With melting sea ice and warming of the oceans, marine species change their distributions, affecting entire food chains and ocean productivity. In 2005 the subtropical dinoflagellate Ceratium hexacanthum was found in CPR samples from the North Sea at levels that were 6 standard deviations above previous measurements since 1958. Further evidence of this warning signal is seen in the appearance of a Pacific planktonic plant (a diatom Neodenticula seminae) in the Northwest Atlantic for the first time in 800,000 years, by transfer across the top of Canada due to the rapid melting of Arctic ice in 1998.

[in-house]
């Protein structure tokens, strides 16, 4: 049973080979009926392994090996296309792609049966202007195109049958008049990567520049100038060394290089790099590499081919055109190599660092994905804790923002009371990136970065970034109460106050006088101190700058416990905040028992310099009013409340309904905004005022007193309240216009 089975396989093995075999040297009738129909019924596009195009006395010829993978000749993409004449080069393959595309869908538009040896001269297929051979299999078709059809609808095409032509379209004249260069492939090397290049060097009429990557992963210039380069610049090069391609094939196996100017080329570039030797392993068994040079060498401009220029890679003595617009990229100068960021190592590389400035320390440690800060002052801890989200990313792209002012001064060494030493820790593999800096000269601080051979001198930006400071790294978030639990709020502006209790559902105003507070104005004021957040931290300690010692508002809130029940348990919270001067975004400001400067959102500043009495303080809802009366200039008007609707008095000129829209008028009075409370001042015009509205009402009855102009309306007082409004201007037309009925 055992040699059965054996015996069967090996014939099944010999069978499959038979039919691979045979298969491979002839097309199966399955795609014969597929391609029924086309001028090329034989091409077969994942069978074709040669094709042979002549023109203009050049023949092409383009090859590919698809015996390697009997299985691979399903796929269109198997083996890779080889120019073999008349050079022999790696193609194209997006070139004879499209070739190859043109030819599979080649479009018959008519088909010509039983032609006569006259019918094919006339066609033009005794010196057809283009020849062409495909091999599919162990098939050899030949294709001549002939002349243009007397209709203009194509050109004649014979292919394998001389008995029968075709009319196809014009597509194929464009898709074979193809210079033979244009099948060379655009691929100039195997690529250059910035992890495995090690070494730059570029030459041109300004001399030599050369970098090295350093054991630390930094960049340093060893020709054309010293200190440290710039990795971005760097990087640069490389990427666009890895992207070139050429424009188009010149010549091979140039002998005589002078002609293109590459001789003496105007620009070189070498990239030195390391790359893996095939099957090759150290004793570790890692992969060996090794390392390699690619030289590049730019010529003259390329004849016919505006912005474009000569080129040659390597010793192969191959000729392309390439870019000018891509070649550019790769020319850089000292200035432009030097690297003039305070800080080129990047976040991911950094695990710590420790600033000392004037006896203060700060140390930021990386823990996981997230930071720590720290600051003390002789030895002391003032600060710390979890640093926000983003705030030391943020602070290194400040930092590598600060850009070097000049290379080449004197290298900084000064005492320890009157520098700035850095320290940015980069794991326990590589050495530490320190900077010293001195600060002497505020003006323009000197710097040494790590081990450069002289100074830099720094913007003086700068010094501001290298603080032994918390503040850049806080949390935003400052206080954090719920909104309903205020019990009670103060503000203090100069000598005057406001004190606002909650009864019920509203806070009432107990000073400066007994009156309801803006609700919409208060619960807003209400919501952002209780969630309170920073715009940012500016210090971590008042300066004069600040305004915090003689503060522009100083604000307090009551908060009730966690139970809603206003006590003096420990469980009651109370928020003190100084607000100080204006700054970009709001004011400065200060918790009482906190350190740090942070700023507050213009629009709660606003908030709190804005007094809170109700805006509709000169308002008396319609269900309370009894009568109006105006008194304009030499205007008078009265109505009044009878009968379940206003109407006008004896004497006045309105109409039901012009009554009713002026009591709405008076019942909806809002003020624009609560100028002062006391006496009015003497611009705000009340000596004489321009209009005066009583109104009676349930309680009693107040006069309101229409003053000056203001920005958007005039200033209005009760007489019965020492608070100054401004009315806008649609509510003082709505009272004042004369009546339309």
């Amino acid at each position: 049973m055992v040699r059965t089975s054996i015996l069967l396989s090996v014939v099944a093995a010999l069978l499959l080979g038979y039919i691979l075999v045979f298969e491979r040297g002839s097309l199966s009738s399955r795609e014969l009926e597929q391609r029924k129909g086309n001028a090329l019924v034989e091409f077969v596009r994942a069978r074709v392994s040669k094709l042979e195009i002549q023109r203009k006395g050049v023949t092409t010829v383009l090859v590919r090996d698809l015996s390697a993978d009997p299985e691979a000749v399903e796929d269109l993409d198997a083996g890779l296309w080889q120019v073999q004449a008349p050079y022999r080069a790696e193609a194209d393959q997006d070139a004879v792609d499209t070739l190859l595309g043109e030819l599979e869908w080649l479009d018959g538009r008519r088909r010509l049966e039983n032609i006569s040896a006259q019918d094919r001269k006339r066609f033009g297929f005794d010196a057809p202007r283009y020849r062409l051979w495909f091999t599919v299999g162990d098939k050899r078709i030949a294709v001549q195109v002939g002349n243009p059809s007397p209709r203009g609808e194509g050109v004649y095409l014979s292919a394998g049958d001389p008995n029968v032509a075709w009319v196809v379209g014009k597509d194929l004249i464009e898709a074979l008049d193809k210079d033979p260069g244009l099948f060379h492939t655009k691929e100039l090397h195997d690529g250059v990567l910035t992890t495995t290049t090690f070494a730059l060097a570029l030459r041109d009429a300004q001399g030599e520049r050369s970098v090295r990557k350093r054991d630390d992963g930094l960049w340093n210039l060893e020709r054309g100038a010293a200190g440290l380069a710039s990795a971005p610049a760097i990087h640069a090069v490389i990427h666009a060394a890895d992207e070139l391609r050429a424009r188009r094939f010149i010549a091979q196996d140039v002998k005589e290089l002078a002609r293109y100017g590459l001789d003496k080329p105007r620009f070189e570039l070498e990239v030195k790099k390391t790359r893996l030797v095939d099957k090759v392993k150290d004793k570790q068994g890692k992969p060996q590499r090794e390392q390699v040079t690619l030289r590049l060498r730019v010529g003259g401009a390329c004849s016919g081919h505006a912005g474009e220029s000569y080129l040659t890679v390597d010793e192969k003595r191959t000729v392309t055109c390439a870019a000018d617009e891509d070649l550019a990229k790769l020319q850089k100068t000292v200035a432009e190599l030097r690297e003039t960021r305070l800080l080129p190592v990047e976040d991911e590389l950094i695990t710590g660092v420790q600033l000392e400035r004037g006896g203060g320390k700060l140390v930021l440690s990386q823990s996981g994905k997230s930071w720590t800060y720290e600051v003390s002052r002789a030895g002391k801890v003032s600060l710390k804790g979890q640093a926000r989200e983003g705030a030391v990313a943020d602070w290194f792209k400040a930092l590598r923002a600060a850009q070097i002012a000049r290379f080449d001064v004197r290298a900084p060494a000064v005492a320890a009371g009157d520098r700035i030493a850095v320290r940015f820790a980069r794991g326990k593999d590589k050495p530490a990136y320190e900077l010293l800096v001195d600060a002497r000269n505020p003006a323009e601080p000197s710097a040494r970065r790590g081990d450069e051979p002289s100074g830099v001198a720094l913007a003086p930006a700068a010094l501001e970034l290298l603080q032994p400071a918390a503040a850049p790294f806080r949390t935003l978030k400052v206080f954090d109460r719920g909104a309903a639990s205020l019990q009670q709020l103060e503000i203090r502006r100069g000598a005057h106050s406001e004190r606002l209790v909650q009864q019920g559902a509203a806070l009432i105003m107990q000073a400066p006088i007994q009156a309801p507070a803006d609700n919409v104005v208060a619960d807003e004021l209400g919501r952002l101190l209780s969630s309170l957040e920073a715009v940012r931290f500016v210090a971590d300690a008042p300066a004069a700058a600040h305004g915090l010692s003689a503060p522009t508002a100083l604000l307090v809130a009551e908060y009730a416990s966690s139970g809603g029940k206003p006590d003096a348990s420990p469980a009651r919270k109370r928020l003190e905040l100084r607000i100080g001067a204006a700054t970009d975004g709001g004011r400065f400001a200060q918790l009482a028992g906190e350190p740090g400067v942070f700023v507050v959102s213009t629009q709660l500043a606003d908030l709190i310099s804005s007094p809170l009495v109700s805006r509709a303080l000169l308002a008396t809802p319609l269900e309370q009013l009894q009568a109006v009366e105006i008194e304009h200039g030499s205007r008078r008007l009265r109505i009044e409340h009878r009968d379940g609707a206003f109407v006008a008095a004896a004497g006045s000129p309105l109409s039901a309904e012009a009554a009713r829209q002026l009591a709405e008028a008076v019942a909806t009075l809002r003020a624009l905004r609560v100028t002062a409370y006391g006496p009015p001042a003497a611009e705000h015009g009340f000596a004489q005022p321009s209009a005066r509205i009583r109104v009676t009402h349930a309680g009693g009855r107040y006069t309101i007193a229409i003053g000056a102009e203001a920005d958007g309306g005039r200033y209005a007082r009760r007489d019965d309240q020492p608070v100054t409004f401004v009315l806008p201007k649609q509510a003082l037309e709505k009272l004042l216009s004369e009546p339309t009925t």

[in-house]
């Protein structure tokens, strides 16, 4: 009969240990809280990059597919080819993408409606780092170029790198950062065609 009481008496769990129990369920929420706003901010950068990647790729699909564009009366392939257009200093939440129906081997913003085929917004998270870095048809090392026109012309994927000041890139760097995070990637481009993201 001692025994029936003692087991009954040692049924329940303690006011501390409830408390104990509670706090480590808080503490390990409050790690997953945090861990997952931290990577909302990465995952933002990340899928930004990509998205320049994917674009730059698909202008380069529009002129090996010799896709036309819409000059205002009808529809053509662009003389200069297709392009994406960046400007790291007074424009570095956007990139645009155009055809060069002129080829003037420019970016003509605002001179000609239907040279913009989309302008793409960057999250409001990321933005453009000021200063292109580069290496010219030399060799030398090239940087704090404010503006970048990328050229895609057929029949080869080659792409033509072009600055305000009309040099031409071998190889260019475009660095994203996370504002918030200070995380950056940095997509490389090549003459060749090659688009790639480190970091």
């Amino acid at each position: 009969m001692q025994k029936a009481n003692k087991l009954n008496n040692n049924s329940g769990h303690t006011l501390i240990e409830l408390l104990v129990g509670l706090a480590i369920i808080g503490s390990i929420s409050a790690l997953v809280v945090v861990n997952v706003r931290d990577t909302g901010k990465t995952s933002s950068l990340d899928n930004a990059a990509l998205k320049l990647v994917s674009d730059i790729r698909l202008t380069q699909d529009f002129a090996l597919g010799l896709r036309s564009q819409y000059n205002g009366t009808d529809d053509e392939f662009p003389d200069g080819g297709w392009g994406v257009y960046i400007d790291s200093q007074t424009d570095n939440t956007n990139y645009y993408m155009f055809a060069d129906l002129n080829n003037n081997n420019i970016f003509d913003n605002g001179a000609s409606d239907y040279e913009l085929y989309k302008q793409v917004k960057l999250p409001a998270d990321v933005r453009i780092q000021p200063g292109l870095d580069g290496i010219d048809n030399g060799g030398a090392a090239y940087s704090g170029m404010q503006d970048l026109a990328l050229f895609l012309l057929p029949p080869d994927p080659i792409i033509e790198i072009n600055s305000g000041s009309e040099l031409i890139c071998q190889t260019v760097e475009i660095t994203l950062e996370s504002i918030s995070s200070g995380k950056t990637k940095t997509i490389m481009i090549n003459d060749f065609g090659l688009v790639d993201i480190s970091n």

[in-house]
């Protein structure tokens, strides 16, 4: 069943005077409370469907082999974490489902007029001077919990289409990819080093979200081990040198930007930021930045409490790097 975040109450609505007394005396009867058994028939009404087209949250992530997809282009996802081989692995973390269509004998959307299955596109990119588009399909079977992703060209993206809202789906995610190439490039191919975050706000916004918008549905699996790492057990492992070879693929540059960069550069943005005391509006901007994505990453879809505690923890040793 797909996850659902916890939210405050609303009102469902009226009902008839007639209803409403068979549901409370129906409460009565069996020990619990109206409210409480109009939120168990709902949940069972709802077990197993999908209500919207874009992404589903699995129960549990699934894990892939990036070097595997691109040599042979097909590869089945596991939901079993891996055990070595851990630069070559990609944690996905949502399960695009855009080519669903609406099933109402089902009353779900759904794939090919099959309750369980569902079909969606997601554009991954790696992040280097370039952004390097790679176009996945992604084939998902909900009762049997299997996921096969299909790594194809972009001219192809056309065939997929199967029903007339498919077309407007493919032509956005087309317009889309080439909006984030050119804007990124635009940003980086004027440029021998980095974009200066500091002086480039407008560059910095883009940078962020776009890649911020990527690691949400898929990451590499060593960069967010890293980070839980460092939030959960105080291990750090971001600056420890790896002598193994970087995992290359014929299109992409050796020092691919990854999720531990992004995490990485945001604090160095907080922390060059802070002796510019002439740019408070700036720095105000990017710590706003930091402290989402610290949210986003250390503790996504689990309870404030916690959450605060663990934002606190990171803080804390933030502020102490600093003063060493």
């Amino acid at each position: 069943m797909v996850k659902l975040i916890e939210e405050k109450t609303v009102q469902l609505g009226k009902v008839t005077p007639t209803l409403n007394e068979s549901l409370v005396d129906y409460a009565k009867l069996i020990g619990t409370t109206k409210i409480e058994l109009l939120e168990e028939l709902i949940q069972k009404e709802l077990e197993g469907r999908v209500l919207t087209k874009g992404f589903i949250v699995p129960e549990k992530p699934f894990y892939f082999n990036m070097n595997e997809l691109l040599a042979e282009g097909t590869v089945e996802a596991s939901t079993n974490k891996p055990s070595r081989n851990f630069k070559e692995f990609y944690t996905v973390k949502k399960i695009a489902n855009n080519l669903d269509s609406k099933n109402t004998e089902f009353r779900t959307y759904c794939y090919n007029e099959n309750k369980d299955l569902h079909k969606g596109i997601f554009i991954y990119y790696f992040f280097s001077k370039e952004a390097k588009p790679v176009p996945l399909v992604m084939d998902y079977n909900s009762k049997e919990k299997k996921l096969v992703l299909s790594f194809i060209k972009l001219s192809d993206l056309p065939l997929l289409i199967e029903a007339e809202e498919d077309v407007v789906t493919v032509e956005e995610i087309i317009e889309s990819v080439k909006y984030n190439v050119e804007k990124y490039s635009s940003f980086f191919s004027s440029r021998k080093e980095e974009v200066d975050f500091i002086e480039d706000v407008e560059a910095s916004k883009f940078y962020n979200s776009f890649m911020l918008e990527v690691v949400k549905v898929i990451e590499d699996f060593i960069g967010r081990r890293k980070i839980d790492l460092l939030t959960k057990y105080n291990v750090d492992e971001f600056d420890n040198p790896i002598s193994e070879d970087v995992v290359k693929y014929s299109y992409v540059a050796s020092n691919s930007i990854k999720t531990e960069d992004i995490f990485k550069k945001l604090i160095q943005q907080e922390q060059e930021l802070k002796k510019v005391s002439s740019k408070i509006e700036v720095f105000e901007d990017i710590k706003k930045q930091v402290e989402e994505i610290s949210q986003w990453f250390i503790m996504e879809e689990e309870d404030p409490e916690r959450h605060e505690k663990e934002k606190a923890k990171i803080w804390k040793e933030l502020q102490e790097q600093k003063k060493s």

From collection: In Dead Water - Climate Change, Pollution, Over-harvest, and Invasive Species in the World's Fishing Grounds
Hugo Ahlenius, UNEP/GRID-Arendal